Belgium’s coronavirus barometer will ‘probably’ be ready next Friday
Saturday, 17 October 2020
Despite promises that Belgium’s long-awaited “coronavirus barometer” would be launched on Friday, ministers announced that it was not ready yet and that it would likely take another week.
The extra restrictions that were announced on Friday following the Consultative Committee meeting, would normally be linked to the launch of the coronavirus barometer, a tool that indicates what measures the population can expect depending on the epidemiological situation.
However, as several sector-specific protocols (such as for culture and sports) still have to be worked out and added to the barometer, and the Committee meeting took longer than expected, the launch was postponed.
The barometer already has a solid foundation, according to Federal Health Minister Frank Vandenbroucke, but is not quite ready yet. “Alarm levels are being used. The more infections and hospital admissions, the higher the alarm level,” he said during the press conference. “We will probably have the adjustments in place by next Friday.”
“I think the government still wanted to double-check some things,” Maarten Vansteenkiste, a motivational psychologist and member of the federal advisory body Celeval, told Het Nieuwsblad.
The thresholds that will be used to move from one level to the next have already been decided on, according to Het Nieuwsblad, which was able to see the progress of the barometer so far.
The number of new hospitalisations per week or the number of new infections per two weeks, and the test positivity ratio will be taken into account.
The national threshold to go to “phase 4” – which Belgium is in now, Prime Minister De Croo said during the press conference on Friday – is 230 new hospitalisations per day, and 3,286 confirmed new infections per day.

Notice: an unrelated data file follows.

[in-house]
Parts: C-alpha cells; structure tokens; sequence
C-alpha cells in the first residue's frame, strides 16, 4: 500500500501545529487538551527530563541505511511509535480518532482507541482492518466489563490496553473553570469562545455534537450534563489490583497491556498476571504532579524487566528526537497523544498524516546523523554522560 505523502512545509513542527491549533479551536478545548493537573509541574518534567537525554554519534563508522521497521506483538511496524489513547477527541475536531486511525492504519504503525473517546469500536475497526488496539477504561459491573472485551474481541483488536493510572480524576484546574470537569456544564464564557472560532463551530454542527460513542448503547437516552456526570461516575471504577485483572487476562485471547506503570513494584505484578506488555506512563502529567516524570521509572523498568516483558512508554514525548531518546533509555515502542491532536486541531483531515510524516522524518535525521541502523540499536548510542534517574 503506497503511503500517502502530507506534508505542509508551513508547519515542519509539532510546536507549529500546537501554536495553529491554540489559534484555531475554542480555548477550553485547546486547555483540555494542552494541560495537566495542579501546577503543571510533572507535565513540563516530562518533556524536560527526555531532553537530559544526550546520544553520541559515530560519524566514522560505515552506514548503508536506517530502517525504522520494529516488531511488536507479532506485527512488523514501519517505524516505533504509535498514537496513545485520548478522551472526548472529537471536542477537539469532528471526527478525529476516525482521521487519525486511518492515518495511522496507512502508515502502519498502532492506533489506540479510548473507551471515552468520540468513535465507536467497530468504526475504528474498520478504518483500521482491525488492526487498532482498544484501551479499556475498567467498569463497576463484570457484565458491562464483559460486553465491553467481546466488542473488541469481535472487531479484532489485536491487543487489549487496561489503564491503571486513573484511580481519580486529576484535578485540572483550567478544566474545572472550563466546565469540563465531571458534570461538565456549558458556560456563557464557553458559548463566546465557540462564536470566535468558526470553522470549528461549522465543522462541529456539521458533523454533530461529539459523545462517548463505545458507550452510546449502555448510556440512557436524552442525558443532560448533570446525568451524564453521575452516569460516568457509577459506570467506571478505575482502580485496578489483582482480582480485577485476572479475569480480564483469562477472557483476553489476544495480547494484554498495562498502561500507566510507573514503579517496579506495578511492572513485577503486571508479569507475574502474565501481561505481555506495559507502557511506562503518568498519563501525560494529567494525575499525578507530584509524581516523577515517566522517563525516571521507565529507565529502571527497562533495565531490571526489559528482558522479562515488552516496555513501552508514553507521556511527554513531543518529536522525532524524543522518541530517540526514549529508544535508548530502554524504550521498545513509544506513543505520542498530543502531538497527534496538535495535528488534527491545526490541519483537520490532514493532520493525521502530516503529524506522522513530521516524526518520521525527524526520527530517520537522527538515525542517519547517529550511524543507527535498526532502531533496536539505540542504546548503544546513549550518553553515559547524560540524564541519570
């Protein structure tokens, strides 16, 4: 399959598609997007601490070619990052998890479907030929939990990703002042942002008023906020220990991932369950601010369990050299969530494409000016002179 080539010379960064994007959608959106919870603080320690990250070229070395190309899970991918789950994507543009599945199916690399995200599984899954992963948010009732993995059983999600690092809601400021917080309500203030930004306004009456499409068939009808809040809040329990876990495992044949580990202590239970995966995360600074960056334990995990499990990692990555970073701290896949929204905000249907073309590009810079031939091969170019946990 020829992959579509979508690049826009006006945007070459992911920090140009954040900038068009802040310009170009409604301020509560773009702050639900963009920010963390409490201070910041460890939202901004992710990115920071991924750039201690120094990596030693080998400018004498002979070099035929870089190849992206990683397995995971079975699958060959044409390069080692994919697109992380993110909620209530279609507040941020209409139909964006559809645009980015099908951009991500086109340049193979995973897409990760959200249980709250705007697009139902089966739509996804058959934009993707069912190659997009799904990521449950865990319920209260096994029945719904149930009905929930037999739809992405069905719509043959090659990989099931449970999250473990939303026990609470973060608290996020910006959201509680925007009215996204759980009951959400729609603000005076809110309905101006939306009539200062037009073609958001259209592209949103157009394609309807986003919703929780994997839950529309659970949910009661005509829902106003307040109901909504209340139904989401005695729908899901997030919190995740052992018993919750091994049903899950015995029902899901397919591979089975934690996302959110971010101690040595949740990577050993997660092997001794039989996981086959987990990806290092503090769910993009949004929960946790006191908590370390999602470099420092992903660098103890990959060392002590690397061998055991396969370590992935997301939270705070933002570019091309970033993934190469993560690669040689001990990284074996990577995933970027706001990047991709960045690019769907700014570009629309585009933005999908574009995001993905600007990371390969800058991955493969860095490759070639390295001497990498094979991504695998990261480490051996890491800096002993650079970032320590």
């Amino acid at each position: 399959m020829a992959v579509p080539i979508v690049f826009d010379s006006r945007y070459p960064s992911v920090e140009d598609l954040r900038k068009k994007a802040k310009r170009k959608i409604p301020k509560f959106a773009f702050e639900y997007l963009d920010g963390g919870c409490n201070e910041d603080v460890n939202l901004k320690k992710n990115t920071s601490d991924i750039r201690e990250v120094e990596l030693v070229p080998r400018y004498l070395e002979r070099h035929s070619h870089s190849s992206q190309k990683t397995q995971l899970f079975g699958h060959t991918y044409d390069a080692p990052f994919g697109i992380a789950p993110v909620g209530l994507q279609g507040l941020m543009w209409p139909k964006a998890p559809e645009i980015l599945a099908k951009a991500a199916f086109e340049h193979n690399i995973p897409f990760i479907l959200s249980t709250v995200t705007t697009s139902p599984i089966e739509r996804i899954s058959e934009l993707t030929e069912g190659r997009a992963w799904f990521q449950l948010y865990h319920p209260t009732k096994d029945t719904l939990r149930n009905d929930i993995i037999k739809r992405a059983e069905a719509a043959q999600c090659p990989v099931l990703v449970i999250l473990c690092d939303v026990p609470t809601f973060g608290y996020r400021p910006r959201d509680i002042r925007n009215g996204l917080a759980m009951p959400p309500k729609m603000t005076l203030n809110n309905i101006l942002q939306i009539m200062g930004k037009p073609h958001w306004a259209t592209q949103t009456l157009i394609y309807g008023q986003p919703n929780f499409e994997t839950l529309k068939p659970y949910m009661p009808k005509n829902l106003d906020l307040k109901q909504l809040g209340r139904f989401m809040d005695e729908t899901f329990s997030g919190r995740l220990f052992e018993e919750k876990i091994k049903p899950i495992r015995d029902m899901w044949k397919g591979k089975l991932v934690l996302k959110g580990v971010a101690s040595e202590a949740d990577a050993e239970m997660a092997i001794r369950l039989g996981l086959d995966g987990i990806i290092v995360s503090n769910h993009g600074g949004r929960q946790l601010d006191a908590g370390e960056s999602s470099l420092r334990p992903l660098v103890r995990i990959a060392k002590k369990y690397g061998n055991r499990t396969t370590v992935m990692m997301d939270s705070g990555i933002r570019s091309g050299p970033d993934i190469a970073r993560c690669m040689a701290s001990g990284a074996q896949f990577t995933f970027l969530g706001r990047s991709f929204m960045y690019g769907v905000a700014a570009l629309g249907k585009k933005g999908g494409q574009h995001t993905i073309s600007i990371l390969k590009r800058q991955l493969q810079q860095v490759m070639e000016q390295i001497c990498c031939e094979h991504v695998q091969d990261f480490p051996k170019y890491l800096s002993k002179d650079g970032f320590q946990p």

Belgium, which is admitted 240 new patients to its hospitals on Friday and is seeing a daily average of over 6,700 new infections, is well above that threshold.
The barometer also left space for “phase 5,” which would be a “worst-case scenario.” What that means in terms of thresholds, or which measures would be taken in that case, has not been decided yet.
When ready, the barometer will also work at a provincial level, meaning not the whole country has to be in Phase 4, if the worst of the infections are concentrated in one particular province.
Which measures will be taken in which phase is not entirely clear on the barometer yet, as the most important decisions will still have to be taken by politicians.
“The big advantage of the barometer is that you can motivate people to do well, so that you can go to a lower alert level,” Vansteenkiste said. “But the chance that we would go to a lower level is very small now, because the figures are going to continue to rise over the next two weeks.”
The barometer was first announced during the National Security Council on 23 September, when then-Prime Minister Sophie Wilmès said that it was not ready yet, but that authorities at a national, provincial and regional level were working on it.
After his appointment as the country’s new Prime Minister at the start of October, Alexander De Croo stated that the barometer would not be launched before it was “perfect.”